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Up Front | Nov 2002

Maximizing Outcomes in Astigmatic Patients

Considerable advances in technology have not eliminated refractive surgeons' need for careful preoperative evaluations and selection of ablation technique.

As ophthalmologists enter the wavefront age, one area of refractive surgery that has received less attention is the clinical and surgical management of pre- and postoperative astigmatism. Despite the commercial development of modern wavefront treatments, astigmatic lower-order aberrations will continue to play a significant part in patients' and physicians' definitions of successful surgical outcomes. In many current FDA wavefront trials, as well as previous FDA excimer trials, there is a paucity of data for treatment claims regarding astigmatism of greater than 3.0 or 4.0 D. A quick review of the submitted FDA data1 indicates that the sample size for subjects treated in the higher astigmatic range may simply be inadequate for some excimer laser manufacturers' claims of efficacy, safety, and stability.

Proficiency in astigmatic treatments is not only a clinical goal, but a strong financial one, because many astigmatic patients are either unaware of their refractive surgical candidacy or are misinformed that they are not candidates for refractive surgery. The direct word-of-mouth stimulus in building a refractive practice is also closely correlated to patients' perceptions of failure in the form of a decreased quality of mesopic/scotopic vision and increased enhancement rates in the astigmatic patient population. The latter exacerbates the problem by increasing the variable cost per patient and the potential for postoperative complications associated with reoperations.

The advent of modern toric IOLs, phakic IOLs, and excimer keratorefractive techniques has enhanced ophthalmologists' surgical options for astigmatic treatments. Deciding which techniques to use is the true marriage of science and art, with each surgeon selecting a treatment plan based on personal experience and understanding the magnitude, quality, and safety of possible astigmatic correction.

This article provides an overview and also details specific considerations of keratorefractive excimer astigmatic techniques. In order to maximize the final refractive astigmatic outcome, surgeons must address synergistic points at every step of the refractive treatment plan.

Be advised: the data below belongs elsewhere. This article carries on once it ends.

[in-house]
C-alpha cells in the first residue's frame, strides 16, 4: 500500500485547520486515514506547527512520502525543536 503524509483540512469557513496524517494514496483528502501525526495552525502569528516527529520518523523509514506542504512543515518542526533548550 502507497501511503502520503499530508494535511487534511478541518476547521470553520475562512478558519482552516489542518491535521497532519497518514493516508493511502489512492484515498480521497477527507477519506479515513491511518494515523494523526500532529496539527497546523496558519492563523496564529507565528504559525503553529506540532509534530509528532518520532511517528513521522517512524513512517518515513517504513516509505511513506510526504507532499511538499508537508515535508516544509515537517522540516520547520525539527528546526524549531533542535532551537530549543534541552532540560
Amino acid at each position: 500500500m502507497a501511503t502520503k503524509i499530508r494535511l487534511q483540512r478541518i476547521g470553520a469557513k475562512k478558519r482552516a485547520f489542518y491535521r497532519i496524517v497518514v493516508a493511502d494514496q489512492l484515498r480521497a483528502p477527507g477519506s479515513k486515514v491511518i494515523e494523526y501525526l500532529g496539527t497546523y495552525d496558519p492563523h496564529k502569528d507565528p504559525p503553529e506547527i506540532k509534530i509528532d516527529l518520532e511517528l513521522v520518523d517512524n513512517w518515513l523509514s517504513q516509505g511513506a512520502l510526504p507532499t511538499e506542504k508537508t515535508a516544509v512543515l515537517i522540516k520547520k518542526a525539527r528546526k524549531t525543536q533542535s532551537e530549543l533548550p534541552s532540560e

Undesirable results (including surgically induced astigmatism, astigmatic regression, and undercorrection) can result from pre-, intra-, and postoperative elements of the refractive procedure. The single most common and least glamorous source is a suboptimal refraction during the preoperative evaluation. In terms of identifying the axis and magnitude of cylinder, the most reliable method is the cycloplegic autorefraction, with the noncyloplegic autorefraction a close second.2 Other factors affecting the preoperative assessment of astigmatic axis and magnitude include the simple precaution of discontinuing contact lens wear long enough to allow the manifest refraction to stabilize. Corneal warpage from lens wear can result in soft refractive endpoints and instability as the corneal geometry stabilizes after the patient discontinues lens wear.

There are no set rules to quantify the effect that long-term contact lens wear will have on the fidelity of the manifest refraction, but a few points are worth emphasizing: (1) wearers of soft extended-wear contact lenses may require discontinuation periods of greater than 1 week if the surgeon notes soft refractive endpoint and topographic abnormalities initially; (2) patients wearing soft toric contact lenses may need to discontinue their use for extended periods (2 to 8 weeks) before their eyes reach corneal topographic and refractive stability; and (3) long-term RGP lens wearers may need to discontinue their use for 1 to 6 months or longer before their eyes achieve refractive/topographic stability.